As a Vortex product, you can expect excellent glass quality that rivals competitors from high price points. You can also expect rugged construction with water resistance and fog proof coatings. Vortex products do tend to have a very modern aesthetic that could conflict with your scout rifle build; as the scout rifle is often built as a throw-back to the 80’s this scope would miss the look you might be attempting to create, but if you are more concerned with functionality and value this is the scope for you.
2 Aim Sports 2-7x42 Long Eye Relief Scout Scope – Best Budget Scout Scope
If you are looking to complete your budget build, or maybe you’re sporterizing you M91/30, this is the scope for you. This scope offers an eye relief of up to 10.5 inches, which is especially impressive for a scope under $60. The scope also punches above its weight when handling recoil, as it is often spotted on heavy recoiling rifles. The reticle in the scope does have mil dots built in for making adjustments to the point of aim, but they are difficult to see, and the reticle should really be used as a simple duplex.
Another use for this scope, if you are wary of damaging it on a powerful rifle, is to use it with the Ruger 10/22. While this rifle does not meet all the criteria of a true scout rifle, it does fit the spirit of the concept. The price point of the Ruger matches nicely with that of this scope as well, making this the best rated scout scope for the Ruger 10/22.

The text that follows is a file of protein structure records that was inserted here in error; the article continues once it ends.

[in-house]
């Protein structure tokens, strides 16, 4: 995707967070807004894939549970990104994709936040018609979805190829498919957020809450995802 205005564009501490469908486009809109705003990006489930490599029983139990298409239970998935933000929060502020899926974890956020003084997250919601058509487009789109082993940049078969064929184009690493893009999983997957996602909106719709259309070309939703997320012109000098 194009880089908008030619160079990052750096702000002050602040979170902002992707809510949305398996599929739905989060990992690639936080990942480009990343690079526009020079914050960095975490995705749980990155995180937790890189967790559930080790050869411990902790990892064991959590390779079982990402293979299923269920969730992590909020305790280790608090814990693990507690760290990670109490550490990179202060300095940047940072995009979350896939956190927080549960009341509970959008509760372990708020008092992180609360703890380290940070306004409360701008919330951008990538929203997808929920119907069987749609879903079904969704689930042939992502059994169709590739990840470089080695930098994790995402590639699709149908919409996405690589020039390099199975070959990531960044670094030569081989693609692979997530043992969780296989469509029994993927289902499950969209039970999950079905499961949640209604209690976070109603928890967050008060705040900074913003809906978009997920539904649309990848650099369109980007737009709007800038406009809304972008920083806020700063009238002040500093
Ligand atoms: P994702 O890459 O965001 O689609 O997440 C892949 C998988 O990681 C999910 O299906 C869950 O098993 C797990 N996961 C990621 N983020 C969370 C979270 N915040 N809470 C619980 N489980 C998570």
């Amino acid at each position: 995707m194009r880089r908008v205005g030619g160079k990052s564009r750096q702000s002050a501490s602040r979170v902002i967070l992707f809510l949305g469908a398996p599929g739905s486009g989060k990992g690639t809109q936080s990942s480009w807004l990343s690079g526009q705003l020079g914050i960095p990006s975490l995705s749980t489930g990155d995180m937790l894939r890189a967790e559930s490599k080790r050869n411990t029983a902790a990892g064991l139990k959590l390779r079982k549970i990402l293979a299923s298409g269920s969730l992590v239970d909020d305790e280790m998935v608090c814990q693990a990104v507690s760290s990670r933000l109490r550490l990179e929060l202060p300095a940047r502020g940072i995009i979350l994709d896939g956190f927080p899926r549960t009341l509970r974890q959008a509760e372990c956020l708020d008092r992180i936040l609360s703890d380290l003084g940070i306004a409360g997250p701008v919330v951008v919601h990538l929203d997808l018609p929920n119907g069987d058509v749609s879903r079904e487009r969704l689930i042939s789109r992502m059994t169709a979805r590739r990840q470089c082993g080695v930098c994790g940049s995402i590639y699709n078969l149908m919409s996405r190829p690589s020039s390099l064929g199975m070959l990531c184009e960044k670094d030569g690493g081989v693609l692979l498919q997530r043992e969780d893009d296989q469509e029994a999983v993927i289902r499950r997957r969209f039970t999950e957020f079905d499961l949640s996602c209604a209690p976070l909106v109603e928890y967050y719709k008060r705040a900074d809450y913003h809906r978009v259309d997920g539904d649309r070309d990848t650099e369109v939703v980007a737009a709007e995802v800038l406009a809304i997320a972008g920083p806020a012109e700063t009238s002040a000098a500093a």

3 Burris 200269 Scout Riflescope – Best Value Scout Scope
This simple scope from Burris comes with exactly what you need in a good scout scope, and nothing else. The scope is a fixed 2.75x magnification with a simple duplex reticle. The build is both attractive and extremely rugged. With a solid, 1-inch main tube, this scope is designed to take a beating and keep working and give the shooter an excellent field of view in addition to the long eye relief. Many scout scopes will be manufactured with the smaller 30mm main tube, which was the standard for many years, but a larger diameter tube does create a wider field of view which is exactly what Cooper wanted when he conceptualized the scout rifle. As you would expect on a scope at this price point, you can also expect tactile and accurate adjustments from the turrets; while you won’t be working the turrets during normal operation, it does always build confidence in a scope when it tracks well during zeroing.
With the clean, contemporary look of this scope, and the rugged durability that is inherent in fixed power scopes, this could be the best scope for the Springfield M1A or the Springfield SOCOM.
4 Leupold FX-II Scout - Best Fixed Power Scout Scope
For those that prefer a fixed power scope on their scout rifle, this is easily the best option available. The scope is built with Leupold’s sterling reputation behind it. This means you can come to expect professional grade glass, with world-class durability and reliability. The scope features the Twilight light gathering coating to keep you on target during dusk and dawn conditions. The scope features a simple duplex reticle that is well suited to the scout rifle concept.
This is also an extremely attractive scope with clean lines and a simple band bearing Leupold’s branding on the bell of the objective lens. The scope is available in both matte black and matte silver finishes. With the excellent aesthetics of the scope, and the color options, this is the best scope to pair with your Marlin 336, especially if you get the stainless steel option. Due to rugged construction from any Leupold product, this is probably the best for and 45-70 rifle as the long eye relief will keep the scope away from your forehead and the scope won’t self-destruct under the high recoil of this cartridge.
5 Bushnell Trophy Scout Rifle Scope